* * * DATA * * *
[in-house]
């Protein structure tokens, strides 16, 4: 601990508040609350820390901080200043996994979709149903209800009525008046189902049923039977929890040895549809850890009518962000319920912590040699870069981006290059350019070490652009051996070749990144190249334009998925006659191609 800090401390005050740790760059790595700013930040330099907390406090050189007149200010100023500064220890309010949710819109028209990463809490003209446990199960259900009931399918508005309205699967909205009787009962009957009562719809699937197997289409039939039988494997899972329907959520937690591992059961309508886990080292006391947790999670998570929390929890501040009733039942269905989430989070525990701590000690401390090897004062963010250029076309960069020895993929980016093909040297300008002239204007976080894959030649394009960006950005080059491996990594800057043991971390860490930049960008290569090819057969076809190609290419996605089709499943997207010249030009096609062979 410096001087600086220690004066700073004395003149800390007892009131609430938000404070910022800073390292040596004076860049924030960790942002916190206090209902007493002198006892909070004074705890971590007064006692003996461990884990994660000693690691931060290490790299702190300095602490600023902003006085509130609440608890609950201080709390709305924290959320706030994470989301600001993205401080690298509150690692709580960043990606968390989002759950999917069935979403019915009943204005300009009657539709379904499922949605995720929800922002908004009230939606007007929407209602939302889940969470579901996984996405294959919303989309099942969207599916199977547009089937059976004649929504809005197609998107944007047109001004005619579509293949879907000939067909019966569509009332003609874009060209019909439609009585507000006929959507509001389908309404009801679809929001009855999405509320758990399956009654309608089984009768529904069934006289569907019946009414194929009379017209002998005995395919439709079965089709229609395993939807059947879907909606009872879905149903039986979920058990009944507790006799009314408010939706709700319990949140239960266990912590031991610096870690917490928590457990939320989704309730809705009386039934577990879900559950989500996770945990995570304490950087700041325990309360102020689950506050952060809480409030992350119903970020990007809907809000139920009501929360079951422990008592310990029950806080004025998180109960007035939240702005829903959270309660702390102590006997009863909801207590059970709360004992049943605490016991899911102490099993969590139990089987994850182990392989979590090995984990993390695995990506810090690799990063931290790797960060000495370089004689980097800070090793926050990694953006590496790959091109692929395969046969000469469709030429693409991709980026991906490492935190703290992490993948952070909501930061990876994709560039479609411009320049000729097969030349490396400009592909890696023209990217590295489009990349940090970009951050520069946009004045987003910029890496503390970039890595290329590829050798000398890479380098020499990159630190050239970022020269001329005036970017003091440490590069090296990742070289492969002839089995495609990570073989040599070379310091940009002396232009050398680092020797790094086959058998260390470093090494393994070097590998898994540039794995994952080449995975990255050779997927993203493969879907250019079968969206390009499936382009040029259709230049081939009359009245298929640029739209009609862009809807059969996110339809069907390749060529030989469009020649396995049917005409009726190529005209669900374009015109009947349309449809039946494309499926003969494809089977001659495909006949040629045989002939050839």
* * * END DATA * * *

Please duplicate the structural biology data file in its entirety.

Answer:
[in-house]
């Protein structure tokens, strides 16, 4: 601990508040609350820390901080200043996994979709149903209800009525008046189902049923039977929890040895549809850890009518962000319920912590040699870069981006290059350019070490652009051996070749990144190249334009998925006659191609 800090401390005050740790760059790595700013930040330099907390406090050189007149200010100023500064220890309010949710819109028209990463809490003209446990199960259900009931399918508005309205699967909205009787009962009957009562719809699937197997289409039939039988494997899972329907959520937690591992059961309508886990080292006391947790999670998570929390929890501040009733039942269905989430989070525990701590000690401390090897004062963010250029076309960069020895993929980016093909040297300008002239204007976080894959030649394009960006950005080059491996990594800057043991971390860490930049960008290569090819057969076809190609290419996605089709499943997207010249030009096609062979 410096001087600086220690004066700073004395003149800390007892009131609430938000404070910022800073390292040596004076860049924030960790942002916190206090209902007493002198006892909070004074705890971590007064006692003996461990884990994660000693690691931060290490790299702190300095602490600023902003006085509130609440608890609950201080709390709305924290959320706030994470989301600001993205401080690298509150690692709580960043990606968390989002759950999917069935979403019915009943204005300009009657539709379904499922949605995720929800922002908004009230939606007007929407209602939302889940969470579901996984996405294959919303989309099942969207599916199977547009089937059976004649929504809005197609998107944007047109001004005619579509293949879907000939067909019966569509009332003609874009060209019909439609009585507000006929959507509001389908309404009801679809929001009855999405509320758990399956009654309608089984009768529904069934006289569907019946009414194929009379017209002998005995395919439709079965089709229609395993939807059947879907909606009872879905149903039986979920058990009944507790006799009314408010939706709700319990949140239960266990912590031991610096870690917490928590457990939320989704309730809705009386039934577990879900559950989500996770945990995570304490950087700041325990309360102020689950506050952060809480409030992350119903970020990007809907809000139920009501929360079951422990008592310990029950806080004025998180109960007035939240702005829903959270309660702390102590006997009863909801207590059970709360004992049943605490016991899911102490099993969590139990089987994850182990392989979590090995984990993390695995990506810090690799990063931290790797960060000495370089004689980097800070090793926050990694953006590496790959091109692929395969046969000469469709030429693409991709980026991906490492935190703290992490993948952070909501930061990876994709560039479609411009320049000729097969030349490396400009592909890696023209990217590295489009990349940090970009951050520069946009004045987003910029890496503390970039890595290329590829050798000398890479380098020499990159630190050239970022020269001329005036970017003091440490590069090296990742070289492969002839089995495609990570073989040599070379310091940009002396232009050398680092020797790094086959058998260390470093090494393994070097590998898994540039794995994952080449995975990255050779997927993203493969879907250019079968969206390009499936382009040029259709230049081939009359009245298929640029739209009609862009809807059969996110339809069907390749060529030989469009020649396995049917005409009726190529005209669900374009015109009947349309449809039946494309499926003969494809089977001659495909006949040629045989002939050839």